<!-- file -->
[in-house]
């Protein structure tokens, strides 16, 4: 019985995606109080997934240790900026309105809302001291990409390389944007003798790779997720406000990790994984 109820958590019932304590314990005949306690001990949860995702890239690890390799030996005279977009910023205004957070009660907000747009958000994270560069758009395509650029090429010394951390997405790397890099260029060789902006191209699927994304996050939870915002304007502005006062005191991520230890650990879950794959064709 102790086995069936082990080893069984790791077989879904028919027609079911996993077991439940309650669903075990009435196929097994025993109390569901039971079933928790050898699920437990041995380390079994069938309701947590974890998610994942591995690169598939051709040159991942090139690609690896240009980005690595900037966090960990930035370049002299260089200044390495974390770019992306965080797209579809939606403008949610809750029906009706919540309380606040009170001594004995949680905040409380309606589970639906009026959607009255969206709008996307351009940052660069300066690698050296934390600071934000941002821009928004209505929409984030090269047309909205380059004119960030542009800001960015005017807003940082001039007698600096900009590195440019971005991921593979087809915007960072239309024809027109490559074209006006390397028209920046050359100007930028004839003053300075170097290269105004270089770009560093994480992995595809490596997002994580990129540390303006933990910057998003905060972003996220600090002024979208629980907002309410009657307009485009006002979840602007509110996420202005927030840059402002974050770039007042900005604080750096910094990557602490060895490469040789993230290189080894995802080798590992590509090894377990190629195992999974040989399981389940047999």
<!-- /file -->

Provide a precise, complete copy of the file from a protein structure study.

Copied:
[in-house]
């Protein structure tokens, strides 16, 4: 019985995606109080997934240790900026309105809302001291990409390389944007003798790779997720406000990790994984 109820958590019932304590314990005949306690001990949860995702890239690890390799030996005279977009910023205004957070009660907000747009958000994270560069758009395509650029090429010394951390997405790397890099260029060789902006191209699927994304996050939870915002304007502005006062005191991520230890650990879950794959064709 102790086995069936082990080893069984790791077989879904028919027609079911996993077991439940309650669903075990009435196929097994025993109390569901039971079933928790050898699920437990041995380390079994069938309701947590974890998610994942591995690169598939051709040159991942090139690609690896240009980005690595900037966090960990930035370049002299260089200044390495974390770019992306965080797209579809939606403008949610809750029906009706919540309380606040009170001594004995949680905040409380309606589970639906009026959607009255969206709008996307351009940052660069300066690698050296934390600071934000941002821009928004209505929409984030090269047309909205380059004119960030542009800001960015005017807003940082001039007698600096900009590195440019971005991921593979087809915007960072239309024809027109490559074209006006390397028209920046050359100007930028004839003053300075170097290269105004270089770009560093994480992995595809490596997002994580990129540390303006933990910057998003905060972003996220600090002024979208629980907002309410009657307009485009006002979840602007509110996420202005927030840059402002974050770039007042900005604080750096910094990557602490060895490469040789993230290189080894995802080798590992590509090894377990190629195992999974040989399981389940047999």